Well, here was one of the more predictable outcomes from the low and negative interest rate environment that’s been implemented – banks are now officially passing on the added interest costs to consumers:
“Some banks, including J.P. Morgan and Bank of New York Mellon Corp., have also started charging institutional clients fees to hold euro deposits, mainly driven by the European Central Bank’s move to make firms pay to park their cash with the ECB. BNY Mellon recently started charging 0.2% on euro deposits. State Street Corp. said in its third-quarter earnings call in October that it planned to begin charging fees later this year on euro deposits.”
This isn’t remotely surprising. I said this would happen before the policy was implemented:
“This doesn’t mean lending rates or other bank costs won’t increase though. In fact, as this negative rate acts as a direct tax on banks it’s very likely that they will simply try to pass the cost on to consumers.”
As net interest margins plummet thanks to the low demand for debt and low interest rate environment the banks are looking for any way to boost their spread on assets and liabilities.
Unfortunately, negative interest rate policies like the one recently implemented by the ECB will just act like a tax on consumers because the banks will inevitably be forced to pass on the costs to consumers. In the aggregate, banks can’t force depositors to hold fewer deposits than they want so this turns into a game of hot potato where banks charge customers for deposits until the deposits move to some other bank that causes the same problems for a different bank.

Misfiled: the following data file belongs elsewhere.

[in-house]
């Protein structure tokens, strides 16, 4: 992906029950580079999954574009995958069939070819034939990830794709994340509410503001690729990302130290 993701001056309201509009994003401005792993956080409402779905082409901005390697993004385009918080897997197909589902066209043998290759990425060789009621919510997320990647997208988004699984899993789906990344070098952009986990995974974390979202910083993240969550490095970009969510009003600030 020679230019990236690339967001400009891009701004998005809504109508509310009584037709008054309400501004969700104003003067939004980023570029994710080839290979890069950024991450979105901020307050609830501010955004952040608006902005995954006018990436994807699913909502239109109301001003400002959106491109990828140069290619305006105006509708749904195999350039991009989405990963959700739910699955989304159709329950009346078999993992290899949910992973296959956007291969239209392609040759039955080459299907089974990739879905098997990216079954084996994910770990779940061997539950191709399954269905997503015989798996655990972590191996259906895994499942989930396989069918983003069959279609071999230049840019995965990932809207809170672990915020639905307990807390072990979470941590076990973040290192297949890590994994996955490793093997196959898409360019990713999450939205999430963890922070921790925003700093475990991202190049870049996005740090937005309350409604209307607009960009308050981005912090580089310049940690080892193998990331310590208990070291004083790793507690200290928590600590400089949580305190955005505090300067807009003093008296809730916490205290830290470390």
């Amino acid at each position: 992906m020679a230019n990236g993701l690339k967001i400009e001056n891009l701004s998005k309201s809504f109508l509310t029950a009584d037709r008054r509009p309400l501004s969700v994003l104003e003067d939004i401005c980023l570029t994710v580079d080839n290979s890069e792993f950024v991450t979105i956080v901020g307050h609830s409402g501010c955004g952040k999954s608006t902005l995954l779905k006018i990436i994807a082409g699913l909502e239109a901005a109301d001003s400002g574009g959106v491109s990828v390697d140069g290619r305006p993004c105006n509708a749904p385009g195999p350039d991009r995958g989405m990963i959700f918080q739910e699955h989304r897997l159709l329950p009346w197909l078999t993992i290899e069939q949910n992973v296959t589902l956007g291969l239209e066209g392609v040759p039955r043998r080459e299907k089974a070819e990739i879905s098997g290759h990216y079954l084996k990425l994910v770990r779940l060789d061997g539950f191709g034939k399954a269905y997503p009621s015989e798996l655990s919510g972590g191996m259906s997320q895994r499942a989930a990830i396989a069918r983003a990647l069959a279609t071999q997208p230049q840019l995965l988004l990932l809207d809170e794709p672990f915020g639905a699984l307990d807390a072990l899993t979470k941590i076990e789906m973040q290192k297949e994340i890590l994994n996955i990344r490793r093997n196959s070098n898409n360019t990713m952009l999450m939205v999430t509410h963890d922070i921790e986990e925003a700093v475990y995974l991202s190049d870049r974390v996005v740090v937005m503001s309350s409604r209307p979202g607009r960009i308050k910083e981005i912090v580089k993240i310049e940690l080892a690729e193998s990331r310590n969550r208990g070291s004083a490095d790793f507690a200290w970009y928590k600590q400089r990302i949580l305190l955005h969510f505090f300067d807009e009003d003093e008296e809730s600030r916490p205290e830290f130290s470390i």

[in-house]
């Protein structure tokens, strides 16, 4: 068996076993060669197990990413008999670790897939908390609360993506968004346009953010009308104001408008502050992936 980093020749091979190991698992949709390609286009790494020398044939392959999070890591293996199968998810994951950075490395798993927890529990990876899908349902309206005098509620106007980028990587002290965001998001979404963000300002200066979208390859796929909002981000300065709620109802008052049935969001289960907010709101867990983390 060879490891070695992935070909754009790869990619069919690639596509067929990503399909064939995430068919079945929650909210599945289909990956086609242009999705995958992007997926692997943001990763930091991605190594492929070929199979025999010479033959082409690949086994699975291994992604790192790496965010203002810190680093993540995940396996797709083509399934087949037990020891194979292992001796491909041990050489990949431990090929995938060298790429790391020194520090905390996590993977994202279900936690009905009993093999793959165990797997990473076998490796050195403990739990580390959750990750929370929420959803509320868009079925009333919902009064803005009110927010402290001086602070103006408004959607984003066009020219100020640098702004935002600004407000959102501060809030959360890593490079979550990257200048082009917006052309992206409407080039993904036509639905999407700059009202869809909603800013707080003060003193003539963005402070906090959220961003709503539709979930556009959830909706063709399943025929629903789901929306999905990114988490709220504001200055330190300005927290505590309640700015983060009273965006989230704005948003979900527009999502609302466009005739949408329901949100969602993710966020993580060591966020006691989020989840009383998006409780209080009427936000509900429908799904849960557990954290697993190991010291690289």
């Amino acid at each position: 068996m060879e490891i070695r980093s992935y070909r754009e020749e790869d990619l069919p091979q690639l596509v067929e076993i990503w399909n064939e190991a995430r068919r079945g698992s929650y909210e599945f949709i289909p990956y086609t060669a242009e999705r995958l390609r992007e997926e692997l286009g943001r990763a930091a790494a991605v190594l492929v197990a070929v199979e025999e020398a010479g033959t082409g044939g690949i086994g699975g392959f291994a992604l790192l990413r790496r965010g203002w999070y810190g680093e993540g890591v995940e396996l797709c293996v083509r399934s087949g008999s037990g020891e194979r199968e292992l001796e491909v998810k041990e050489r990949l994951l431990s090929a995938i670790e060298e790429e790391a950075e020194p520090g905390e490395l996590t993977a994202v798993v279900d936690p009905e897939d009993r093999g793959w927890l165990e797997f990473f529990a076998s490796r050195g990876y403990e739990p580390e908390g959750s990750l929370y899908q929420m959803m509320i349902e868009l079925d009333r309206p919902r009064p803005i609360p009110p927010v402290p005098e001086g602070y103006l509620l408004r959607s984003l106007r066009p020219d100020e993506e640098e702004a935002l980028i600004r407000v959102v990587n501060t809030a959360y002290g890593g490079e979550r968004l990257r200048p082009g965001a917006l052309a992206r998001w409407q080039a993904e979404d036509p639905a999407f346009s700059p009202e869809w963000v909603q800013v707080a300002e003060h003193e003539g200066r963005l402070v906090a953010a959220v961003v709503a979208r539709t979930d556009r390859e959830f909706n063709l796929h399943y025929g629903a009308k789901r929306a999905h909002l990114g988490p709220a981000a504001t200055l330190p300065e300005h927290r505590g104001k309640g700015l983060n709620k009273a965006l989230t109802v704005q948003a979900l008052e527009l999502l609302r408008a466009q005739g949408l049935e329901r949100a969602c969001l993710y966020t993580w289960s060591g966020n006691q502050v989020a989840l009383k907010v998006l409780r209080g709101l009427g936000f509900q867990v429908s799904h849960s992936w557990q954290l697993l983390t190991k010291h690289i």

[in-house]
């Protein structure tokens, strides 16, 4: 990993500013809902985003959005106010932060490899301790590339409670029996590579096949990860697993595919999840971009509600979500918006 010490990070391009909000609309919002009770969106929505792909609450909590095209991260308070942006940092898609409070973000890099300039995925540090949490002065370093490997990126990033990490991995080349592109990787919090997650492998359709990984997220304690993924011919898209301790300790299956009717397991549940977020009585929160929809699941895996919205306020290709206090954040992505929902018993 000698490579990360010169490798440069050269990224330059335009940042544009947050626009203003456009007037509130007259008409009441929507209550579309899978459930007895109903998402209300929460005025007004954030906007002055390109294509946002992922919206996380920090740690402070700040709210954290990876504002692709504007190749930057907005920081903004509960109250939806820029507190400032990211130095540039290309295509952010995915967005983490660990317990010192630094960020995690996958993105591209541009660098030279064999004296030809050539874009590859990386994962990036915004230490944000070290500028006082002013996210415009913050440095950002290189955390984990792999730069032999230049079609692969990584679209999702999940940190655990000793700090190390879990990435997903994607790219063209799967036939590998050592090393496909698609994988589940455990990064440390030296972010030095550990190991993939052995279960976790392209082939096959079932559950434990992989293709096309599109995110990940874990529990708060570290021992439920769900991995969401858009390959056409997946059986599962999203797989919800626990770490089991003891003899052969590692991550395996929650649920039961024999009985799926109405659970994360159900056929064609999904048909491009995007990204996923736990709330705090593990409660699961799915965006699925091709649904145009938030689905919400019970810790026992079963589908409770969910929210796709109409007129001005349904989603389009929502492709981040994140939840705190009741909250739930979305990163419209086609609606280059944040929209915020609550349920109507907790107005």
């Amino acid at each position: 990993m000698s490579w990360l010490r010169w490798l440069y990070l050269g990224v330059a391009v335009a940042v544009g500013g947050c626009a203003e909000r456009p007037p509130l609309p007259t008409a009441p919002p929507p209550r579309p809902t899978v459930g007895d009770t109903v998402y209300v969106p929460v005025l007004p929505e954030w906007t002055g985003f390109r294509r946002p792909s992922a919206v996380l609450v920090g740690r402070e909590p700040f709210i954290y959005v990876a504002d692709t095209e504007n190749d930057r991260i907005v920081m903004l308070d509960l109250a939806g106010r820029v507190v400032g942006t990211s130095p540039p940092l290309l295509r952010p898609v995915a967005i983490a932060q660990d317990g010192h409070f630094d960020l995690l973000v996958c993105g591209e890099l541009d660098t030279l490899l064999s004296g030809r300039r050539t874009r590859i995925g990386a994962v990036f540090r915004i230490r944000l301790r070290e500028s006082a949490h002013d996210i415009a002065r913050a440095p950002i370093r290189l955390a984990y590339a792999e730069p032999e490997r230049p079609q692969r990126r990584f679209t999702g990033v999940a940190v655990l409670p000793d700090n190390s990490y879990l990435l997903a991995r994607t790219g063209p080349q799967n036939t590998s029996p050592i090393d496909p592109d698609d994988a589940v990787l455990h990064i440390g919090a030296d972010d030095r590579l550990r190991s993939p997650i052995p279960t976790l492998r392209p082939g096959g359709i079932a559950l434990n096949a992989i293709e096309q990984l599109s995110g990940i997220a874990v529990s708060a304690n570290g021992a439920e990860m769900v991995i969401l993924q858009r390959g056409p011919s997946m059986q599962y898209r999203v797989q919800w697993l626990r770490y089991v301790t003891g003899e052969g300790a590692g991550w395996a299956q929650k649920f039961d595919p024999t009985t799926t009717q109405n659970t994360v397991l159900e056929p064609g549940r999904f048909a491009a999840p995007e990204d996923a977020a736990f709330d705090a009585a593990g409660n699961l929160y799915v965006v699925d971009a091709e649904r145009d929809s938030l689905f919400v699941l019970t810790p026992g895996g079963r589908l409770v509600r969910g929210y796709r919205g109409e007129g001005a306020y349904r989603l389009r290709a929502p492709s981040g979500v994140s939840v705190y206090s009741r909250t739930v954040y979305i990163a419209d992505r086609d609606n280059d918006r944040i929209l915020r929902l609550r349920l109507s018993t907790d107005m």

But there’s a bigger problem in all of this. Charging negative interest rates can’t increase the demand for loans. So the only way banks are likely to increase their lending as a result of this type of policy is by reducing their lending standards. This means that banks are not only taxing their customers in new ways, but they are also likely to reduce lending standards in an effort to make more loans and boost profitability.
This negative interest rate thinking is all supply side economics promoted by people who don’t understand proper banking dynamics and have generally poor conceptualization of risk management. It’s a very strange policy to continue with.